I grew up in Philadelphia, with easy access to some amazing bagels at Rolings, leaving me disappointed at my options in rural New Mexico and even in Madison, WI. This left me with no choice but to try to bake my own. I find them a bit onerous to make, but as long as I only make a single batch, or half batch, they’re not bad at all. I make them on the chewy side, but you can incorporate a bit less flour if you want them lighter.

Makes 10 bagels.


Dough starter:
-1 tsp instant yeast
-2 1/4 cps water at room temperature
-3 cps high gluten flour or bread flour (you can make it yourself by using a cup of all-purpose flour with a teaspoon of wheat gluten stirred in)

Flour mixture:
-2 1/3 cups high gluten or bread flour
-1 tsp instant yeast
-1  tb malt powder or barley malt syrup
-1 tb sugar
-1 tb salt
-1 tsp ground black pepper

Water bath:
-2 tb molasses or sugar
-1 tsp baking soda

Glaze and toppings:
– 2 large egg whites
-1 tsp cold water
– 3 to 4 tb of whichever topping you want: poppy, sesame, or caraway seeds, kosher salt, minced onions sauteed in vegetable oil, minced garlic

1. Make the sponge:
Put sponge ingredients in a mixing bowl, whisk for 2 minutes (until very smooth), and scrape down the sides. Cover the bowl while you make the flour mixture.

2. Make the flour mixture:
In a separate bowl, whisk together the flour mixture ingredients. sprinkle lightly over the sponge and do NOT stir. Cover with plastic wrap or a lid, and let stand for 1-4 hour at room temperature, or for best flavor development, 1 hour at room temperature and 8-24 hours refrigerated. If you take the latter option, let it stand at room temperature for about 30 minutes before proceeding. Note that the sponge will bubble up through the flour mixture in some spots – this is expected.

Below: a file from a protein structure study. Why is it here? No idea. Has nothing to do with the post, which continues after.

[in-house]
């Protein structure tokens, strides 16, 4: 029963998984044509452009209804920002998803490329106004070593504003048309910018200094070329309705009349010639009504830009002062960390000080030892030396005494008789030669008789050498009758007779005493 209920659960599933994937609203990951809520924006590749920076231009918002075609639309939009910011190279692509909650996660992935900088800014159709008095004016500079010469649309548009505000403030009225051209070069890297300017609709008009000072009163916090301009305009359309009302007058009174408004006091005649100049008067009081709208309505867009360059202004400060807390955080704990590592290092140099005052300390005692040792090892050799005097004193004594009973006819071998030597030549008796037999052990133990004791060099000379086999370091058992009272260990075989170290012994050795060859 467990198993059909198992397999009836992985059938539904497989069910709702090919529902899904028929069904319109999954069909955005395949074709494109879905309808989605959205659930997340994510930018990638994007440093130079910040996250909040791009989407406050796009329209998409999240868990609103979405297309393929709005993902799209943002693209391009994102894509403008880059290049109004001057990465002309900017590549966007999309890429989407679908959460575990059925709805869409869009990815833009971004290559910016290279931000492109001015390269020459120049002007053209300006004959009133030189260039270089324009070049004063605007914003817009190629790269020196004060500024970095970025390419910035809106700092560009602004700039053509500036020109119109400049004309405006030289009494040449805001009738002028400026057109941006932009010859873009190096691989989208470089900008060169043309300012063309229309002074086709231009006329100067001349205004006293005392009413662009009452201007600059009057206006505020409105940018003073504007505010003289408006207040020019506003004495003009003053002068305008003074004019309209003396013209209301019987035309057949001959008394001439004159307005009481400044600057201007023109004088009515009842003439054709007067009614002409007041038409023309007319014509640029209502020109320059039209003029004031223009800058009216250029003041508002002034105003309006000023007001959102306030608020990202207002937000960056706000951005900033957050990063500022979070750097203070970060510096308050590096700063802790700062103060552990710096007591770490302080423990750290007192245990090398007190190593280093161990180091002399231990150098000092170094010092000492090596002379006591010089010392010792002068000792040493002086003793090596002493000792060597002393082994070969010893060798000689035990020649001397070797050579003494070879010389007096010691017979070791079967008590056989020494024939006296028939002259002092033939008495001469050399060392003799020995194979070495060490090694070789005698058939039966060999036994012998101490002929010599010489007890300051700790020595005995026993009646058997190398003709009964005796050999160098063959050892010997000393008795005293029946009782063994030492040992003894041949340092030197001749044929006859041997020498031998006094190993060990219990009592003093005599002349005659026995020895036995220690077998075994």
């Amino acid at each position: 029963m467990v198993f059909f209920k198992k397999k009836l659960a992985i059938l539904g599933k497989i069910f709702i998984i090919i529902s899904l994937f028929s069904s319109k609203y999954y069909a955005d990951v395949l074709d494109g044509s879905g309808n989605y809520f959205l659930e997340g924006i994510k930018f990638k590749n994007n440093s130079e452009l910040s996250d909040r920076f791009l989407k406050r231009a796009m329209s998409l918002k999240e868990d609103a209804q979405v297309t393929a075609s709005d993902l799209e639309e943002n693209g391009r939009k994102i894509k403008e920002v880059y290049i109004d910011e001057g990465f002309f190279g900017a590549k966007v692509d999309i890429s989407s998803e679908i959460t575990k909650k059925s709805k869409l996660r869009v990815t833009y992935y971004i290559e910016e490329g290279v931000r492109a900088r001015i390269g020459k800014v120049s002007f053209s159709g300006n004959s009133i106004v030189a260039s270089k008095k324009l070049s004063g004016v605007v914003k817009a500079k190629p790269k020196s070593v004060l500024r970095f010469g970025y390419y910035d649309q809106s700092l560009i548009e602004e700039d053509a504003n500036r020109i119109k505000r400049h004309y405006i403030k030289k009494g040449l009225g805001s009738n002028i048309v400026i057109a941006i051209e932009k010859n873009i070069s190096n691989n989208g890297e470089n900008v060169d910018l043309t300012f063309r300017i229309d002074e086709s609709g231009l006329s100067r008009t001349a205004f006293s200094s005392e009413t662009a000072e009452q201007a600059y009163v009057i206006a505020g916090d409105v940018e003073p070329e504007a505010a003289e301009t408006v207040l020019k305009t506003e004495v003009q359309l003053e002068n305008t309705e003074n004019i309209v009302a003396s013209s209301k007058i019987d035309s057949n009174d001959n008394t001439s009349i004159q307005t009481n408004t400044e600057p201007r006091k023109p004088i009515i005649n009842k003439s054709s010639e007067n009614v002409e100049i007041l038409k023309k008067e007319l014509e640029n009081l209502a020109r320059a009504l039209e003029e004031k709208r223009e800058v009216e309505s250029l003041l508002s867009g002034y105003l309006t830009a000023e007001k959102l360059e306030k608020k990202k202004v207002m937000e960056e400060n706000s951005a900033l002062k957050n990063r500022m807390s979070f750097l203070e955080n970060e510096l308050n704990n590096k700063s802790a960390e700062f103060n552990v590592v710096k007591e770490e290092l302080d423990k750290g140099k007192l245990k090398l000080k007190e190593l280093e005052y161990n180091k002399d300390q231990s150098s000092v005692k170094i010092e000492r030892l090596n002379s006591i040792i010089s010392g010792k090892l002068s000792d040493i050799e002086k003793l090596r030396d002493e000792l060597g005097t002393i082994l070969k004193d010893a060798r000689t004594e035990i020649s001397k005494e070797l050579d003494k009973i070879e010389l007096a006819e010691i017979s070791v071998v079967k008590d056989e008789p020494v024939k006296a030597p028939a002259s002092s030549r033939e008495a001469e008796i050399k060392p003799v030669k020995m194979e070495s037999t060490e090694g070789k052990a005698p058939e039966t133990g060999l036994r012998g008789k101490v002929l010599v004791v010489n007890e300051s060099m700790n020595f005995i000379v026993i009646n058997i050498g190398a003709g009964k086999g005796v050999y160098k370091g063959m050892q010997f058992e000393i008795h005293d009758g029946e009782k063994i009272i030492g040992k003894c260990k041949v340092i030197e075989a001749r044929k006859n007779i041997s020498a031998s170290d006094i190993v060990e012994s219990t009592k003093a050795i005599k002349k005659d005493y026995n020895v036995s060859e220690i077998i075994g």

3. Mix the dough:
Use a wooden spoon or your hand to mix the flour and sponge until too stiff  to mix. Knead the dough in a bowl until it comes together, then scrape onto a lightly floured counter. Knead for 5 minutes to begin to develop the gluten structure, using a bench scraper or metal spatula to scrape dough off the counter while you knead. It will be very sticky. Cover it with the inverted bowl and let it rest for 20 minutes (this will make it a bit less sticky).
Knead the dough for 10-15 min more, or until it is very smooth and elastic. It should be slightly sticky to the touch.

4. Let the dough rise:
Place the dough in a 4-quart container, lightly greased with oil. Press the dough down and lightly oil the top. Cover the container tightly with a lid or plastic wrap. Let it rise at room temperature until doubled, 1-2 hours.
Deflate the dough by gently pushing it down into a rough rectangle. Then fold the dough like a tri-fold paper in an envelope, then fold that longer, skinnier rectangle like a trifold paper again. Put it back in the container, lightly oil the top, and refrigerate for 4 hours or up to 2 days – the longer you wait, the more lovely fermented flavor the bagels will have.

5. Shape the dough and let it rise: